Oct 11, 2019
With more than two million of Hong Kong’s seven million residents protesting in the streets, the summer of 2019 was one of the most interesting times to debate issues of freedom, autonomy, security, and order in the context of Hong Kong’s complicated history and its current status as a Special Administrative Region of China. To be so close to the demonstrations, to discuss the extradition bill with the people it would affect, and to feel the tension from living across the street from People’s Liberation Army barracks, all imbued this summer with a sense of historical importance for Hong Kong and China’s role on the world stage.
Hong Kong provided an incredible setting to learn about themes of immigration, commerce, colonialism, and hegemony. Readings and class discussions illuminated the significance of our everyday observations. Classwork gave us the opportunity to understand the interconnectedness of China, the United States, and the rest of the world. Field trips provided the opportunity to listen to stories we would not have otherwise heard. These included a visit to an asylum seeker’s home and the headquarters of the Hong Kong American Chamber of Commerce. From classroom discussions to late-night dorm room debates, the program and its participants offered the chance to understand a variety of perspectives about the world. Overall, the Harvard Hong Kong Summer Study Abroad Program offered countless opportunities to develop intellectually.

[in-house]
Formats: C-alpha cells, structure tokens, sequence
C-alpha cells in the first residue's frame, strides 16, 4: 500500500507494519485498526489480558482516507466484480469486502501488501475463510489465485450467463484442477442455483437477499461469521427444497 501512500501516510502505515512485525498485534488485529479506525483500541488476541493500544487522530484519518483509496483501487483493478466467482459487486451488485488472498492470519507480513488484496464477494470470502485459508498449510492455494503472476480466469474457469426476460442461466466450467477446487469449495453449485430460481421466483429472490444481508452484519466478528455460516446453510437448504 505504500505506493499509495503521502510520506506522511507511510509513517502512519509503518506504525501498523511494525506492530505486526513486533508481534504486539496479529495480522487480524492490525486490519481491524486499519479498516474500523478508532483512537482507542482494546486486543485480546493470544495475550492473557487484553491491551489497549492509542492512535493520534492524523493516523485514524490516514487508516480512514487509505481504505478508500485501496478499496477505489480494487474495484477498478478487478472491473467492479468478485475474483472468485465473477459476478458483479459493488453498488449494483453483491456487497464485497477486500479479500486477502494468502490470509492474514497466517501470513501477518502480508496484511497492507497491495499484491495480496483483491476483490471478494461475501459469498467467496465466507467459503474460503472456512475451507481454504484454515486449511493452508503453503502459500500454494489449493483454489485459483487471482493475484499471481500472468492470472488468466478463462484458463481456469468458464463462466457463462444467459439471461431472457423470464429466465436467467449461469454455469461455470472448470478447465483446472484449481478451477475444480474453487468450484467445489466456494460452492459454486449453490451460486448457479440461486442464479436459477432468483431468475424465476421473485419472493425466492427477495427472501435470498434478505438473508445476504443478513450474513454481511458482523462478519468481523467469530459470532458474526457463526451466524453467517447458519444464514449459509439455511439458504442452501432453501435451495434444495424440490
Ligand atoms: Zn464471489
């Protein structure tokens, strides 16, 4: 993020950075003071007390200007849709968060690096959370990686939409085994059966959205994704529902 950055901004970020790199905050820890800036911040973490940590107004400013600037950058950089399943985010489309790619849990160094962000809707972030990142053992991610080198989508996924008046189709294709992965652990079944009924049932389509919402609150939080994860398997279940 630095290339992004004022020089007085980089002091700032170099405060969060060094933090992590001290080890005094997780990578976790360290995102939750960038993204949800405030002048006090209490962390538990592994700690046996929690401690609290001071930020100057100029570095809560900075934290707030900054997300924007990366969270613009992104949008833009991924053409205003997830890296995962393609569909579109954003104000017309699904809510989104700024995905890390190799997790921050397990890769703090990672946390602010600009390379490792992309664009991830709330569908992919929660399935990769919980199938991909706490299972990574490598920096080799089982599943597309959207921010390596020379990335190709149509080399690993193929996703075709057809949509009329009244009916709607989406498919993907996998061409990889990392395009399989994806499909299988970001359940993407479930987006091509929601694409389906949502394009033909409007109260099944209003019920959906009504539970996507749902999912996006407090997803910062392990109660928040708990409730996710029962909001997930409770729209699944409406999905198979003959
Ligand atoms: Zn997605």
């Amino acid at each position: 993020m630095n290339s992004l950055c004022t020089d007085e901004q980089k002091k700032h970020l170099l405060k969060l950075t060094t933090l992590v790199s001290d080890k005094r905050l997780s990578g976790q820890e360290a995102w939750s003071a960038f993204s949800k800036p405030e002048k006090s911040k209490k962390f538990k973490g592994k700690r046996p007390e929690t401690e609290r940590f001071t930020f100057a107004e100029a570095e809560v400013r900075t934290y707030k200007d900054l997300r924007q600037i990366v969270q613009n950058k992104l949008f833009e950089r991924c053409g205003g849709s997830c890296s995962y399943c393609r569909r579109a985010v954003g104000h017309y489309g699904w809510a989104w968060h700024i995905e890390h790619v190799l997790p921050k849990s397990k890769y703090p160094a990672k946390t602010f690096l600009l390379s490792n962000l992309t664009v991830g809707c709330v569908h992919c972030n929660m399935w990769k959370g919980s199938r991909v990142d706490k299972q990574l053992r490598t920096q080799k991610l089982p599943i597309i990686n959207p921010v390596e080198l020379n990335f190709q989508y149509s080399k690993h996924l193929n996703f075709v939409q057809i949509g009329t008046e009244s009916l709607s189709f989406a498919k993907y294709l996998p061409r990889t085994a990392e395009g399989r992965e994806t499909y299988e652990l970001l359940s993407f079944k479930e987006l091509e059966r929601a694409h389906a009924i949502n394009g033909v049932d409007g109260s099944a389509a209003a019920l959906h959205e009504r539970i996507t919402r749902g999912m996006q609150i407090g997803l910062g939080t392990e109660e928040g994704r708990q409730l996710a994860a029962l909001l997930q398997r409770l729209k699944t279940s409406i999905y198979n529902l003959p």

Additionally, Hong Kong was an incredibly exciting and fun place to spend the summer. Exploring new cuisines was one of the best parts of the trip. Often the most obscure places had the best food. I had the chance to enjoy fried chicken and dumplings in a family restaurant hidden in a residential tower, delicious curry in Chungking Mansions, and incredible samosas from an unassuming street vendor. Lines wrapped around city blocks for small restaurants serving beef noodle soup to strangers packed elbow-to-elbow as waiters shooed customers in and out. I tried foods I had never imagined eating, including duck brain, chicken feet, and–my favorite–pan-fried soup dumplings.
Hong Kong offered exciting places to discover, including Lan Kwai Fong, Happy Valley Racecourse, Lamma Island, and the Sai Kung beaches. My fondest memories of Hong Kong will be of exploring new places with new friends. These experiences and the people I shared them with made this summer one of the most enjoyable and rewarding of my life.
This blog post was written by Anders Ode, Harvard College Class of 2021, and participant of the 2019 Harvard Summer School Program in Hong Kong.